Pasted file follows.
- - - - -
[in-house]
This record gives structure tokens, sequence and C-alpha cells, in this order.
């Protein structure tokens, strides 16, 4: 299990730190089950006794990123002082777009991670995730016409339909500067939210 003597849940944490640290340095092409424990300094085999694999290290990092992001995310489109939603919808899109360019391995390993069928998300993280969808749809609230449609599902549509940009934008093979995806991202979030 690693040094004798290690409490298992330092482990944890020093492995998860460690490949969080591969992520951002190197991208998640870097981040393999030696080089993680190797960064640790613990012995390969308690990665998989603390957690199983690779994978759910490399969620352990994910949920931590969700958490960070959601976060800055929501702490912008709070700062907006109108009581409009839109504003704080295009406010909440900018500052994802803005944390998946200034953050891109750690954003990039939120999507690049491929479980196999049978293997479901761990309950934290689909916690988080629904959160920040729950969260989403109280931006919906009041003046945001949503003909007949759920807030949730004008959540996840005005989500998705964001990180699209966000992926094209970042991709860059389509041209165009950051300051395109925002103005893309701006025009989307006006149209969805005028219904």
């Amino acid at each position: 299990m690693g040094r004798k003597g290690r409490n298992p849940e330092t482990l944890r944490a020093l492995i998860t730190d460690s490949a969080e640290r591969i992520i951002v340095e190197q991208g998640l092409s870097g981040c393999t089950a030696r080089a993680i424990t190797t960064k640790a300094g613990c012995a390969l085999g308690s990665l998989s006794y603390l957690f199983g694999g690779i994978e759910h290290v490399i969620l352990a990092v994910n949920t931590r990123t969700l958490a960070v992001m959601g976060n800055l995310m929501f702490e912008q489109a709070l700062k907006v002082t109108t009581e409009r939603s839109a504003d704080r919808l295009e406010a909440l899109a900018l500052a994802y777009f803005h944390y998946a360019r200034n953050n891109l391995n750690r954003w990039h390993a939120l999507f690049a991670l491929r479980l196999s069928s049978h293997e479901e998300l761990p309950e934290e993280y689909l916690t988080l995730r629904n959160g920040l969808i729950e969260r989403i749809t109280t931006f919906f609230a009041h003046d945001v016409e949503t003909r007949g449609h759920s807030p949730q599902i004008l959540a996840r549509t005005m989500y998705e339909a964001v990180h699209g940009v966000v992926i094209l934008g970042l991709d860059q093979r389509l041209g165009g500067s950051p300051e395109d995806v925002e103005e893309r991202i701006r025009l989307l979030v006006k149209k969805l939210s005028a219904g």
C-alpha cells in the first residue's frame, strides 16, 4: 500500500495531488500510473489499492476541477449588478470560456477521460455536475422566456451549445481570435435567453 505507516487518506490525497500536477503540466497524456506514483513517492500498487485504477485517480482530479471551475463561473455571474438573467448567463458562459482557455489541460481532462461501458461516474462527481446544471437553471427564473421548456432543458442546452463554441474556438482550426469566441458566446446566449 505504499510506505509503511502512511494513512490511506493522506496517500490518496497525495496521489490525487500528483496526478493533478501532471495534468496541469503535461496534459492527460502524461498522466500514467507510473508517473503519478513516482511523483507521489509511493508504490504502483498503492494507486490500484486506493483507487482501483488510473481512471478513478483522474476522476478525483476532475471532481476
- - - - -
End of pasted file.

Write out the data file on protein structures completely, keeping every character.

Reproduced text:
[in-house]
This record gives structure tokens, sequence and C-alpha cells, in this order.
């Protein structure tokens, strides 16, 4: 299990730190089950006794990123002082777009991670995730016409339909500067939210 003597849940944490640290340095092409424990300094085999694999290290990092992001995310489109939603919808899109360019391995390993069928998300993280969808749809609230449609599902549509940009934008093979995806991202979030 690693040094004798290690409490298992330092482990944890020093492995998860460690490949969080591969992520951002190197991208998640870097981040393999030696080089993680190797960064640790613990012995390969308690990665998989603390957690199983690779994978759910490399969620352990994910949920931590969700958490960070959601976060800055929501702490912008709070700062907006109108009581409009839109504003704080295009406010909440900018500052994802803005944390998946200034953050891109750690954003990039939120999507690049491929479980196999049978293997479901761990309950934290689909916690988080629904959160920040729950969260989403109280931006919906009041003046945001949503003909007949759920807030949730004008959540996840005005989500998705964001990180699209966000992926094209970042991709860059389509041209165009950051300051395109925002103005893309701006025009989307006006149209969805005028219904």
């Amino acid at each position: 299990m690693g040094r004798k003597g290690r409490n298992p849940e330092t482990l944890r944490a020093l492995i998860t730190d460690s490949a969080e640290r591969i992520i951002v340095e190197q991208g998640l092409s870097g981040c393999t089950a030696r080089a993680i424990t190797t960064k640790a300094g613990c012995a390969l085999g308690s990665l998989s006794y603390l957690f199983g694999g690779i994978e759910h290290v490399i969620l352990a990092v994910n949920t931590r990123t969700l958490a960070v992001m959601g976060n800055l995310m929501f702490e912008q489109a709070l700062k907006v002082t109108t009581e409009r939603s839109a504003d704080r919808l295009e406010a909440l899109a900018l500052a994802y777009f803005h944390y998946a360019r200034n953050n891109l391995n750690r954003w990039h390993a939120l999507f690049a991670l491929r479980l196999s069928s049978h293997e479901e998300l761990p309950e934290e993280y689909l916690t988080l995730r629904n959160g920040l969808i729950e969260r989403i749809t109280t931006f919906f609230a009041h003046d945001v016409e949503t003909r007949g449609h759920s807030p949730q599902i004008l959540a996840r549509t005005m989500y998705e339909a964001v990180h699209g940009v966000v992926i094209l934008g970042l991709d860059q093979r389509l041209g165009g500067s950051p300051e395109d995806v925002e103005e893309r991202i701006r025009l989307l979030v006006k149209k969805l939210s005028a219904g």
C-alpha cells in the first residue's frame, strides 16, 4: 500500500495531488500510473489499492476541477449588478470560456477521460455536475422566456451549445481570435435567453 505507516487518506490525497500536477503540466497524456506514483513517492500498487485504477485517480482530479471551475463561473455571474438573467448567463458562459482557455489541460481532462461501458461516474462527481446544471437553471427564473421548456432543458442546452463554441474556438482550426469566441458566446446566449 505504499510506505509503511502512511494513512490511506493522506496517500490518496497525495496521489490525487500528483496526478493533478501532471495534468496541469503535461496534459492527460502524461498522466500514467507510473508517473503519478513516482511523483507521489509511493508504490504502483498503492494507486490500484486506493483507487482501483488510473481512471478513478483522474476522476478525483476532475471532481476